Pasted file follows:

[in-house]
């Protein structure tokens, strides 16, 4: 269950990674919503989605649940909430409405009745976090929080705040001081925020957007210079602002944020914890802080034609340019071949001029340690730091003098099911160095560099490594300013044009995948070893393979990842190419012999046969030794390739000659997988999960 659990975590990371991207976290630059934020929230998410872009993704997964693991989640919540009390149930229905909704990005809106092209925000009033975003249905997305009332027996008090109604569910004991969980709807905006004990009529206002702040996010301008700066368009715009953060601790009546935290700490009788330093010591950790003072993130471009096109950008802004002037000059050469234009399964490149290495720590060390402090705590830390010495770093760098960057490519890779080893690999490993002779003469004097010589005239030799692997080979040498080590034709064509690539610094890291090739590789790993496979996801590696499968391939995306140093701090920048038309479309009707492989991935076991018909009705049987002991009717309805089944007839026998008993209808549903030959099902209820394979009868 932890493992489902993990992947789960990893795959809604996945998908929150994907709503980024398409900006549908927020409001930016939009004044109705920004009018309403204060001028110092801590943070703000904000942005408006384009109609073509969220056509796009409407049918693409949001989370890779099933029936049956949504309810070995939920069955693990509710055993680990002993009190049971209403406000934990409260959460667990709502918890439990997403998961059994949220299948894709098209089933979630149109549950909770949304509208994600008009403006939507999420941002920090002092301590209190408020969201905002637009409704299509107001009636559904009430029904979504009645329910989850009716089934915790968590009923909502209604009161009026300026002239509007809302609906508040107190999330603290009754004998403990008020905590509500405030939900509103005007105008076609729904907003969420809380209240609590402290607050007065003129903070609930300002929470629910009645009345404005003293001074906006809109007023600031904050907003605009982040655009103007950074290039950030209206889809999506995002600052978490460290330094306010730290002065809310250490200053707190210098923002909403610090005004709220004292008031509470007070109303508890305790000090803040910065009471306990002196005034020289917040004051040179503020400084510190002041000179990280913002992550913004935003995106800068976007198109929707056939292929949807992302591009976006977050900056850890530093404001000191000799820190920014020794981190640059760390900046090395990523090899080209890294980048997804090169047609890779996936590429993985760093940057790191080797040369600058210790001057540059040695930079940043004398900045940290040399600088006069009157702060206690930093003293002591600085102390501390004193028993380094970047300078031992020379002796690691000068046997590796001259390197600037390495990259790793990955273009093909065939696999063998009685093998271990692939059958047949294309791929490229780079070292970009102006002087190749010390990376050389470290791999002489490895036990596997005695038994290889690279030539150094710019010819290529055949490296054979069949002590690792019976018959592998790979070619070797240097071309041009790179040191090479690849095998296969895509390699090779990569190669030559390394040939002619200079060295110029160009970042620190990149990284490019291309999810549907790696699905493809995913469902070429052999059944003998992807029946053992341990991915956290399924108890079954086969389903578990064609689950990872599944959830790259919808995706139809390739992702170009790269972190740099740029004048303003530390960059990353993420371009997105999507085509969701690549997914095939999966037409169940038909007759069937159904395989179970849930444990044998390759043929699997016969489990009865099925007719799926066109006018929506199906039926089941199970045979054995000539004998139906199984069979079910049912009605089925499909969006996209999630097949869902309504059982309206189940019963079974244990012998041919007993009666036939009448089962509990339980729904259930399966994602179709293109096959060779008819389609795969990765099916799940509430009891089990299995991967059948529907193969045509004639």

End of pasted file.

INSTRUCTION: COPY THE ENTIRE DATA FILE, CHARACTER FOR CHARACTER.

[in-house]
């Protein structure tokens, strides 16, 4: 269950990674919503989605649940909430409405009745976090929080705040001081925020957007210079602002944020914890802080034609340019071949001029340690730091003098099911160095560099490594300013044009995948070893393979990842190419012999046969030794390739000659997988999960 659990975590990371991207976290630059934020929230998410872009993704997964693991989640919540009390149930229905909704990005809106092209925000009033975003249905997305009332027996008090109604569910004991969980709807905006004990009529206002702040996010301008700066368009715009953060601790009546935290700490009788330093010591950790003072993130471009096109950008802004002037000059050469234009399964490149290495720590060390402090705590830390010495770093760098960057490519890779080893690999490993002779003469004097010589005239030799692997080979040498080590034709064509690539610094890291090739590789790993496979996801590696499968391939995306140093701090920048038309479309009707492989991935076991018909009705049987002991009717309805089944007839026998008993209808549903030959099902209820394979009868 932890493992489902993990992947789960990893795959809604996945998908929150994907709503980024398409900006549908927020409001930016939009004044109705920004009018309403204060001028110092801590943070703000904000942005408006384009109609073509969220056509796009409407049918693409949001989370890779099933029936049956949504309810070995939920069955693990509710055993680990002993009190049971209403406000934990409260959460667990709502918890439990997403998961059994949220299948894709098209089933979630149109549950909770949304509208994600008009403006939507999420941002920090002092301590209190408020969201905002637009409704299509107001009636559904009430029904979504009645329910989850009716089934915790968590009923909502209604009161009026300026002239509007809302609906508040107190999330603290009754004998403990008020905590509500405030939900509103005007105008076609729904907003969420809380209240609590402290607050007065003129903070609930300002929470629910009645009345404005003293001074906006809109007023600031904050907003605009982040655009103007950074290039950030209206889809999506995002600052978490460290330094306010730290002065809310250490200053707190210098923002909403610090005004709220004292008031509470007070109303508890305790000090803040910065009471306990002196005034020289917040004051040179503020400084510190002041000179990280913002992550913004935003995106800068976007198109929707056939292929949807992302591009976006977050900056850890530093404001000191000799820190920014020794981190640059760390900046090395990523090899080209890294980048997804090169047609890779996936590429993985760093940057790191080797040369600058210790001057540059040695930079940043004398900045940290040399600088006069009157702060206690930093003293002591600085102390501390004193028993380094970047300078031992020379002796690691000068046997590796001259390197600037390495990259790793990955273009093909065939696999063998009685093998271990692939059958047949294309791929490229780079070292970009102006002087190749010390990376050389470290791999002489490895036990596997005695038994290889690279030539150094710019010819290529055949490296054979069949002590690792019976018959592998790979070619070797240097071309041009790179040191090479690849095998296969895509390699090779990569190669030559390394040939002619200079060295110029160009970042620190990149990284490019291309999810549907790696699905493809995913469902070429052999059944003998992807029946053992341990991915956290399924108890079954086969389903578990064609689950990872599944959830790259919808995706139809390739992702170009790269972190740099740029004048303003530390960059990353993420371009997105999507085509969701690549997914095939999966037409169940038909007759069937159904395989179970849930444990044998390759043929699997016969489990009865099925007719799926066109006018929506199906039926089941199970045979054995000539004998139906199984069979079910049912009605089925499909969006996209999630097949869902309504059982309206189940019963079974244990012998041919007993009666036939009448089962509990339980729904259930399966994602179709293109096959060779008819389609795969990765099916799940509430009891089990299995991967059948529907193969045509004639």